Preliminary studies presented a high degree of healing that has not been achieved by other specialists. Even keloids on the earlobe that respond well to CO2 may reappear. Pre-sternal keloids are harder to treat and are usually treated with presotherapy or radiotherapy. CO2 laser can be used for keloid resection but is also effective in unflattering scars with dehiscences such as vaporization.
- Pulsed dye laser: It emits light with a 585nm wavelength and is used especially to treat vascular lesions. It decreases hypertrophy, erythema and pruritus (itching). Its action mechanism is unknown but it seems to harm microvessels, achieving a suppression of fibroblasts and decreased collagen production. Its secondary effects include purpura, pain and transitory hyperpigmentation. The latest studies recommend the use of energies between 4,5 and 5,5 J/cm2 and 1,5 msec pulses.
- Coadjuvant treatment: Frequently, the treatments previously described are applied with intralesional injections of corticosteroids, silicone gauzes, chemical peelings, retinoic acid, glycolic acid, cryotherapy, presotherapy, etc, to boost the effect.
- Preventive treatment: Indicated for high risk patients. Most keloids and hypertrophic scars develop within the first two months after injury. Treatment with laser within the first weeks after trauma may help prevent their formation.
The last half of the 20th century marked the beginning of the laser era in dermatology with the creation of the first ruby laser system and subsequent treatment of pigmented lesions. However, it was during the 80s and 90s that great advances were made in Q-switched systems. The appearance of hyperpigmented lesions can be greatly improved with specific pigment lasers such as the Q-switched alexandrite.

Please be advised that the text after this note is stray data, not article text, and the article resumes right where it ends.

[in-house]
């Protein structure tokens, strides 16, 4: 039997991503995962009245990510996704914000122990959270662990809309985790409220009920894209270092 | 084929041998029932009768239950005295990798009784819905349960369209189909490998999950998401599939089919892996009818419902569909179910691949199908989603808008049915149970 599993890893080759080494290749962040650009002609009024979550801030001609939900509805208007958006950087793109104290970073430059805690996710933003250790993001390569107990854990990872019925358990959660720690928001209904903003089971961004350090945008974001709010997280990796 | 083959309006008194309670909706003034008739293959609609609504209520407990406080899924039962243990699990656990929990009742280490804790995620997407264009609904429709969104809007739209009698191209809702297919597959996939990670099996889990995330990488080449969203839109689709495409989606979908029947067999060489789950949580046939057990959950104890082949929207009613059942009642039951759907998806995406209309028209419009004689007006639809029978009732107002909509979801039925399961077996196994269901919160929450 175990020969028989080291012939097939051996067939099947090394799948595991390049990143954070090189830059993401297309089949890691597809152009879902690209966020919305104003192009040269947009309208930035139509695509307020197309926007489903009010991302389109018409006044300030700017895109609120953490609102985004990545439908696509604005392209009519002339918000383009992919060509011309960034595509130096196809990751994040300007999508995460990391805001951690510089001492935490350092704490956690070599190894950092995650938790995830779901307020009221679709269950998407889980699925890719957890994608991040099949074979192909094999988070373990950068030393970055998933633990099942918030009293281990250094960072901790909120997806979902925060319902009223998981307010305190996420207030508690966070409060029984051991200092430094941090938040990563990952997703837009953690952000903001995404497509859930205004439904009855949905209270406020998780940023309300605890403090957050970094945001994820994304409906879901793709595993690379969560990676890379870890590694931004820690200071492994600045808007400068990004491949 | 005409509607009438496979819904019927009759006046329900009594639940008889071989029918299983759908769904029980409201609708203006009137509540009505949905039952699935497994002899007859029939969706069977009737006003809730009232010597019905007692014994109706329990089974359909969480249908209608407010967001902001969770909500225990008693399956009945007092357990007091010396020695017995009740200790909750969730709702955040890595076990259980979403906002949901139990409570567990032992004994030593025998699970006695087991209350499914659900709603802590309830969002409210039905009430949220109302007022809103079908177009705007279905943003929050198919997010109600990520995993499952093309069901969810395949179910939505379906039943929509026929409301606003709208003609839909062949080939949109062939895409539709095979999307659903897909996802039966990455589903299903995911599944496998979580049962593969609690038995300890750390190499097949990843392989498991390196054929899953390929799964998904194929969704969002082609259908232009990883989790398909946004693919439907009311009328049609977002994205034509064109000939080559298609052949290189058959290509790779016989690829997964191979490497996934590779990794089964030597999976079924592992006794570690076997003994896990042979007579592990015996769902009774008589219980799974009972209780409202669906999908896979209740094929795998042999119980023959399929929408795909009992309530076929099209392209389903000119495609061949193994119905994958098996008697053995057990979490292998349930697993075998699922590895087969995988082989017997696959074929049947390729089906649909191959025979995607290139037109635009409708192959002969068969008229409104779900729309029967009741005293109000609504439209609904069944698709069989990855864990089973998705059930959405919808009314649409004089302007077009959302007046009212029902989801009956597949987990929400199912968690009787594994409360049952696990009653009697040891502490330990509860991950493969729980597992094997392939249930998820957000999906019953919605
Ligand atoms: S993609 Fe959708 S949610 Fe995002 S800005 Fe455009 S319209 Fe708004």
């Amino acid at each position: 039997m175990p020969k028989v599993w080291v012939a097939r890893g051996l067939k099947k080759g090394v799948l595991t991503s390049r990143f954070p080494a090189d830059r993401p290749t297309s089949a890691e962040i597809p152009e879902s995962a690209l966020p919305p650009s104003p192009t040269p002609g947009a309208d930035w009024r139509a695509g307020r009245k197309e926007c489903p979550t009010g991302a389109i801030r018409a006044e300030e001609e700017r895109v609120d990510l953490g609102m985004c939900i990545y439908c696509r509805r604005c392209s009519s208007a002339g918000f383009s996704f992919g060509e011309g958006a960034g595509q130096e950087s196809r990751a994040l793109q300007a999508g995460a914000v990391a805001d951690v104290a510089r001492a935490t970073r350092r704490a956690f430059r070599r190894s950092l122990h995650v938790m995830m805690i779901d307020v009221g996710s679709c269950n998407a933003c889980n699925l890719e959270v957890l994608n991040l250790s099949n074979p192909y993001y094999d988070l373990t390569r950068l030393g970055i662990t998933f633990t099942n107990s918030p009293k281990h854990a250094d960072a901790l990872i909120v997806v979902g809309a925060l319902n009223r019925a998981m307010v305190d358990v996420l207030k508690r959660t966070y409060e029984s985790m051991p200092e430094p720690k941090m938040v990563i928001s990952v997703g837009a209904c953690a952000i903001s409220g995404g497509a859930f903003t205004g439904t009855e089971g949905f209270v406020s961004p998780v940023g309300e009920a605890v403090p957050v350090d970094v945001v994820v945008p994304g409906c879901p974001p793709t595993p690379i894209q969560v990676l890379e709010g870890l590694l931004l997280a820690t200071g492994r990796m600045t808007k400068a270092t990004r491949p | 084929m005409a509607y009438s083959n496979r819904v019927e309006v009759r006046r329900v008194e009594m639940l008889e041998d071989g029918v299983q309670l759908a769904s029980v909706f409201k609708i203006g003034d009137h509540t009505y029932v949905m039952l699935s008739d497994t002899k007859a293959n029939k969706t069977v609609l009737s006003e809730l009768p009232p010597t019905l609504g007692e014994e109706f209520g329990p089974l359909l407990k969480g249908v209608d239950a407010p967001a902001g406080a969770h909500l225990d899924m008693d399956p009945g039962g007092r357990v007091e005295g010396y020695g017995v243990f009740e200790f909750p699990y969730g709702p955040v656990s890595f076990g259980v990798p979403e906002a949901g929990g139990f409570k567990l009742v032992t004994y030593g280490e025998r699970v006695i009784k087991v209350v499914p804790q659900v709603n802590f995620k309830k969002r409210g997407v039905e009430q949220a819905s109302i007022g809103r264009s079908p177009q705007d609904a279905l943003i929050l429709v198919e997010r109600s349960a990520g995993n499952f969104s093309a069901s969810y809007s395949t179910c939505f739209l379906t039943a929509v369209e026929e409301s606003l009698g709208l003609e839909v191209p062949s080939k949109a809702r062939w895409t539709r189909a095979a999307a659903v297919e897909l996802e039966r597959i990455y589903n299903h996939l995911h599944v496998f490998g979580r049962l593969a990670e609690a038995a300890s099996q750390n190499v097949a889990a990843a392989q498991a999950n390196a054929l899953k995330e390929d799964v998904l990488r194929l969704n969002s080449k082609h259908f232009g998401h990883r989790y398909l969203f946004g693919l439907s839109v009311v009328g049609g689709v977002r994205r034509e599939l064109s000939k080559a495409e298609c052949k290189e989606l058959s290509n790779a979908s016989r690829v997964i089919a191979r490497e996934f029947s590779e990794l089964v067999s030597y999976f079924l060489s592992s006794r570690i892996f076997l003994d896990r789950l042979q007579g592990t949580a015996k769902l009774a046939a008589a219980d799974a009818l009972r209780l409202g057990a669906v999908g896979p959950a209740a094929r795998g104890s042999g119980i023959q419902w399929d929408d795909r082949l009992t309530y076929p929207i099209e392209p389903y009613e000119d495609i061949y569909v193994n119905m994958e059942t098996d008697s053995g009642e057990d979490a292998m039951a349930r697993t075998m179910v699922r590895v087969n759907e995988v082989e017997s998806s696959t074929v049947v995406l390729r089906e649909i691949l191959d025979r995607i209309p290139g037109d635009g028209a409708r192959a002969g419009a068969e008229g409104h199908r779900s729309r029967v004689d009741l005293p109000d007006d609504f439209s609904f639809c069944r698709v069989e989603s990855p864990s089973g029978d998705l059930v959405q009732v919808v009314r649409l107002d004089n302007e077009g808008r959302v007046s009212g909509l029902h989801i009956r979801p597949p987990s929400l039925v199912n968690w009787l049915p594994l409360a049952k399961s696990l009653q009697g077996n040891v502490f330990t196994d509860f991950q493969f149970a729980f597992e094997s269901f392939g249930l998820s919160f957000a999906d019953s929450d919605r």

This laser has a 755nm wavelength that targets skin pigment with minimum harm to bordering tissue. A pulse duration of 50-100 nano scs, which is equal to or less than the target’s relaxation time, is essential to minimize damage to adjacent tissue. The recommended energy is 6-9 J/cm2. Sessions are performed with 4 week intervals and the total number of sessions may vary, though there is great improvement with just 2-3.
Pulsed light systems are also very useful for these types of scars. There are several types of pulsed light systems: Epilight, Vasculight, Quantum, Photoderm. Most of them emit a light spectrum ranging between 500 and 1200nm. Pigmented lesions are treated with 570-590nm filters and varying energy between 30 and 40 J/cm2.
Collateral effects of this these treatments include pain, oedema, erythema, fibrosis, fragmentation of the epidermis, scabs, PUNTIFORME haemorrhaging, transitory hyper or hypopigmentation, terminal hair loss (not in Q-switched systems), defective scarring.
3. Hypopigmented lesions
These are included in the group of traumatic hypomelanosis, which are caused by mechanical damage or damage due to thermal burns in which there is an aggression to and direct destruction of a melanocyte. The treatment of these lesions is a therapeutic challenge.
Other types of hypopigmentations, such as vitiligo, sometimes respond to treatment with a 308nm Excimer laser. This laser emits UV light on a localized spot on damaged skin to stimulate the melanogenesis of melanocytes that remain in hair follicles. This mechanism is also useful in the treatment of hypopigmented scars.
Hair removal in hair grafts